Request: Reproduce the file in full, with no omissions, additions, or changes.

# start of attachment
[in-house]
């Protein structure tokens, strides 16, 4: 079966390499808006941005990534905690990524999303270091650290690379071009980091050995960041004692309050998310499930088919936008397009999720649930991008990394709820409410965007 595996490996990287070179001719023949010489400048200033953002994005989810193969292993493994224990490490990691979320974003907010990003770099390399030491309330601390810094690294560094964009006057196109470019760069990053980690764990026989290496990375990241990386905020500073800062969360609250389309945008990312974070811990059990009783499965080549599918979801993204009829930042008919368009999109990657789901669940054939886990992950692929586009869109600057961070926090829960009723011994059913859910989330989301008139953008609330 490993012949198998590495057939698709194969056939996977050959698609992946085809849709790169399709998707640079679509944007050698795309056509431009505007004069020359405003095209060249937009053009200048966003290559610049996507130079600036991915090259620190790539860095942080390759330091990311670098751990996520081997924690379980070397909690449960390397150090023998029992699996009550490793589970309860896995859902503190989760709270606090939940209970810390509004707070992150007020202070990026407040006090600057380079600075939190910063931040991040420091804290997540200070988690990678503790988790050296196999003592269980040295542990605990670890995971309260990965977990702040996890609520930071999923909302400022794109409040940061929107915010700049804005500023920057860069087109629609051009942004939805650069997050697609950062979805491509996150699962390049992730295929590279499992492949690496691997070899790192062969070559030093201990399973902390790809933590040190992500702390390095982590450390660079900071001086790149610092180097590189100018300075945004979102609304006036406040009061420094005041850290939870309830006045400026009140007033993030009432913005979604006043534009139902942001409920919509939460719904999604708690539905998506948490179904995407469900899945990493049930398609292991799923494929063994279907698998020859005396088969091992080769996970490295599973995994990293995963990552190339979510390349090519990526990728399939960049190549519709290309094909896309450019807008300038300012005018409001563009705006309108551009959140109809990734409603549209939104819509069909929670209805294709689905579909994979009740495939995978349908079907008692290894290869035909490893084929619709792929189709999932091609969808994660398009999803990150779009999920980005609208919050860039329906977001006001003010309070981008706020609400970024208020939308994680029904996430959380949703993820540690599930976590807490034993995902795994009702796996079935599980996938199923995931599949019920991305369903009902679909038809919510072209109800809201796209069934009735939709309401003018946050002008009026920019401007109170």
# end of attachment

[in-house]
């Protein structure tokens, strides 16, 4: 079966390499808006941005990534905690990524999303270091650290690379071009980091050995960041004692309050998310499930088919936008397009999720649930991008990394709820409410965007 595996490996990287070179001719023949010489400048200033953002994005989810193969292993493994224990490490990691979320974003907010990003770099390399030491309330601390810094690294560094964009006057196109470019760069990053980690764990026989290496990375990241990386905020500073800062969360609250389309945008990312974070811990059990009783499965080549599918979801993204009829930042008919368009999109990657789901669940054939886990992950692929586009869109600057961070926090829960009723011994059913859910989330989301008139953008609330 490993012949198998590495057939698709194969056939996977050959698609992946085809849709790169399709998707640079679509944007050698795309056509431009505007004069020359405003095209060249937009053009200048966003290559610049996507130079600036991915090259620190790539860095942080390759330091990311670098751990996520081997924690379980070397909690449960390397150090023998029992699996009550490793589970309860896995859902503190989760709270606090939940209970810390509004707070992150007020202070990026407040006090600057380079600075939190910063931040991040420091804290997540200070988690990678503790988790050296196999003592269980040295542990605990670890995971309260990965977990702040996890609520930071999923909302400022794109409040940061929107915010700049804005500023920057860069087109629609051009942004939805650069997050697609950062979805491509996150699962390049992730295929590279499992492949690496691997070899790192062969070559030093201990399973902390790809933590040190992500702390390095982590450390660079900071001086790149610092180097590189100018300075945004979102609304006036406040009061420094005041850290939870309830006045400026009140007033993030009432913005979604006043534009139902942001409920919509939460719904999604708690539905998506948490179904995407469900899945990493049930398609292991799923494929063994279907698998020859005396088969091992080769996970490295599973995994990293995963990552190339979510390349090519990526990728399939960049190549519709290309094909896309450019807008300038300012005018409001563009705006309108551009959140109809990734409603549209939104819509069909929670209805294709689905579909994979009740495939995978349908079907008692290894290869035909490893084929619709792929189709999932091609969808994660398009999803990150779009999920980005609208919050860039329906977001006001003010309070981008706020609400970024208020939308994680029904996430959380949703993820540690599930976590807490034993995902795994009702796996079935599980996938199923995931599949019920991305369903009902679909038809919510072209109800809201796209069934009735939709309401003018946050002008009026920019401007109170």